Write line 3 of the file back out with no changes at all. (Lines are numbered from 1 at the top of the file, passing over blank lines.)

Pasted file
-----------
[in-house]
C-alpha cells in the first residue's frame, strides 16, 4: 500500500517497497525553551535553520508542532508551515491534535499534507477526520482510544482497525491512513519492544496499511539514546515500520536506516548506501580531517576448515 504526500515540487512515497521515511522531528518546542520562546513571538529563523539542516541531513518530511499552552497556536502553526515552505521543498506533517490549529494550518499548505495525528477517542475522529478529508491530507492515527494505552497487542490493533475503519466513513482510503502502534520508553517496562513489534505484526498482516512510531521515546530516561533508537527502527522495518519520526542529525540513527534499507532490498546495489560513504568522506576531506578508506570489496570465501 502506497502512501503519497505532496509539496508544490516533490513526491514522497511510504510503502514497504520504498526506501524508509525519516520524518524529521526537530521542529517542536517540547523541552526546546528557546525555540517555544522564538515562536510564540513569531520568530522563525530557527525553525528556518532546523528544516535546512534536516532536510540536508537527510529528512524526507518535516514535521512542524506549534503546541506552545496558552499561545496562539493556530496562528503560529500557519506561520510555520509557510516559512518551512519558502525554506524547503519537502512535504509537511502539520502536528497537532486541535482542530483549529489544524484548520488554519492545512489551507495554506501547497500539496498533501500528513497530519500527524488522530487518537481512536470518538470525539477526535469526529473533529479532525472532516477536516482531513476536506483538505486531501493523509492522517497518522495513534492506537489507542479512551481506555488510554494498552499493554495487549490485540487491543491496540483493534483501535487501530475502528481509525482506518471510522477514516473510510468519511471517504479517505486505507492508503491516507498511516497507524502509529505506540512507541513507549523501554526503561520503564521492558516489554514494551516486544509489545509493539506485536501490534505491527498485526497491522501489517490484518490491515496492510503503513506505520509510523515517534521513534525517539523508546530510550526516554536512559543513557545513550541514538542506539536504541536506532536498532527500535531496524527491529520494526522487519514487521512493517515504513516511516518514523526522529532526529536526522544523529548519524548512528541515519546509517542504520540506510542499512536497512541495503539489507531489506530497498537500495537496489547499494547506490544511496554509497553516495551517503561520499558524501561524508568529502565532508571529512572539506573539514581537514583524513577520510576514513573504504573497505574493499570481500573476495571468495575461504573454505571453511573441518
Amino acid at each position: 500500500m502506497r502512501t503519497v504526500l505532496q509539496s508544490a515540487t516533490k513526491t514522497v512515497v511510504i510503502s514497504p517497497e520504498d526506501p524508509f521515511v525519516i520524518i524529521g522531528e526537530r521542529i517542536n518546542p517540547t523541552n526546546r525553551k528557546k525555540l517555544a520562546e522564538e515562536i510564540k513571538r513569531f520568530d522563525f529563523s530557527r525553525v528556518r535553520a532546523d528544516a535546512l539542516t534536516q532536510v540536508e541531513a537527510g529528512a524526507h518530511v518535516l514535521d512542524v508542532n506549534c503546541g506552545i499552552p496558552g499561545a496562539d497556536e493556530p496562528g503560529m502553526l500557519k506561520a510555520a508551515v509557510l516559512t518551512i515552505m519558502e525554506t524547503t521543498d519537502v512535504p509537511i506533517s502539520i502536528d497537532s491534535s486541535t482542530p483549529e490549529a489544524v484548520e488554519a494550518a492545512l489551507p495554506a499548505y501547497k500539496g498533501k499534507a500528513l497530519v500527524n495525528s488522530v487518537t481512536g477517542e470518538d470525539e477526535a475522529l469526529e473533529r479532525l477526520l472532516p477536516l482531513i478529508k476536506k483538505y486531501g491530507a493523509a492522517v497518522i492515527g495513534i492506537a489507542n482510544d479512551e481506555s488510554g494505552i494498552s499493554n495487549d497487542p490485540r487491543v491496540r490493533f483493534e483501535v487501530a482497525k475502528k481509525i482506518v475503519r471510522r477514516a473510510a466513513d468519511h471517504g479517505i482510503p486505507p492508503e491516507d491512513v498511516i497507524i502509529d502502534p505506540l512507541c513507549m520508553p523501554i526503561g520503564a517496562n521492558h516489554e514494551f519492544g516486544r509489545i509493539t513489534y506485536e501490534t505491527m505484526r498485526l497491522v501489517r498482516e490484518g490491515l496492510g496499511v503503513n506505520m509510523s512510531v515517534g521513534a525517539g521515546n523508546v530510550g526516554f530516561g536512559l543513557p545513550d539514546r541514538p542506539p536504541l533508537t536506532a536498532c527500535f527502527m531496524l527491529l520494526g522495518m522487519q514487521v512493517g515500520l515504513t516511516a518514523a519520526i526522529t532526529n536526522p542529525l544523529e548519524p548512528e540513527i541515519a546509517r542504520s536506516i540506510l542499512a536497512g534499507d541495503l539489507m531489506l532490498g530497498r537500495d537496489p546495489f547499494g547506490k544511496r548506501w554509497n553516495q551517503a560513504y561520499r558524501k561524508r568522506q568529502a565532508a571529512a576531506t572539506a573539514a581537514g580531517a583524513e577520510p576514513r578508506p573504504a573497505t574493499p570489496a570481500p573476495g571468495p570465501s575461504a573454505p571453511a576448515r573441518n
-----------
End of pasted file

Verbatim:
Amino acid at each position: 500500500m502506497r502512501t503519497v504526500l505532496q509539496s508544490a515540487t516533490k513526491t514522497v512515497v511510504i510503502s514497504p517497497e520504498d526506501p524508509f521515511v525519516i520524518i524529521g522531528e526537530r521542529i517542536n518546542p517540547t523541552n526546546r525553551k528557546k525555540l517555544a520562546e522564538e515562536i510564540k513571538r513569531f520568530d522563525f529563523s530557527r525553525v528556518r535553520a532546523d528544516a535546512l539542516t534536516q532536510v540536508e541531513a537527510g529528512a524526507h518530511v518535516l514535521d512542524v508542532n506549534c503546541g506552545i499552552p496558552g499561545a496562539d497556536e493556530p496562528g503560529m502553526l500557519k506561520a510555520a508551515v509557510l516559512t518551512i515552505m519558502e525554506t524547503t521543498d519537502v512535504p509537511i506533517s502539520i502536528d497537532s491534535s486541535t482542530p483549529e490549529a489544524v484548520e488554519a494550518a492545512l489551507p495554506a499548505y501547497k500539496g498533501k499534507a500528513l497530519v500527524n495525528s488522530v487518537t481512536g477517542e470518538d470525539e477526535a475522529l469526529e473533529r479532525l477526520l472532516p477536516l482531513i478529508k476536506k483538505y486531501g491530507a493523509a492522517v497518522i492515527g495513534i492506537a489507542n482510544d479512551e481506555s488510554g494505552i494498552s499493554n495487549d497487542p490485540r487491543v491496540r490493533f483493534e483501535v487501530a482497525k475502528k481509525i482506518v475503519r471510522r477514516a473510510a466513513d468519511h471517504g479517505i482510503p486505507p492508503e491516507d491512513v498511516i497507524i502509529d502502534p505506540l512507541c513507549m520508553p523501554i526503561g520503564a517496562n521492558h516489554e514494551f519492544g516486544r509489545i509493539t513489534y506485536e501490534t505491527m505484526r498485526l497491522v501489517r498482516e490484518g490491515l496492510g496499511v503503513n506505520m509510523s512510531v515517534g521513534a525517539g521515546n523508546v530510550g526516554f530516561g536512559l543513557p545513550d539514546r541514538p542506539p536504541l533508537t536506532a536498532c527500535f527502527m531496524l527491529l520494526g522495518m522487519q514487521v512493517g515500520l515504513t516511516a518514523a519520526i526522529t532526529n536526522p542529525l544523529e548519524p548512528e540513527i541515519a546509517r542504520s536506516i540506510l542499512a536497512g534499507d541495503l539489507m531489506l532490498g530497498r537500495d537496489p546495489f547499494g547506490k544511496r548506501w554509497n553516495q551517503a560513504y561520499r558524501k561524508r568522506q568529502a565532508a571529512a576531506t572539506a573539514a581537514g580531517a583524513e577520510p576514513r578508506p573504504a573497505t574493499p570489496a570481500p573476495g571468495p570465501s575461504a573454505p571453511a576448515r573441518n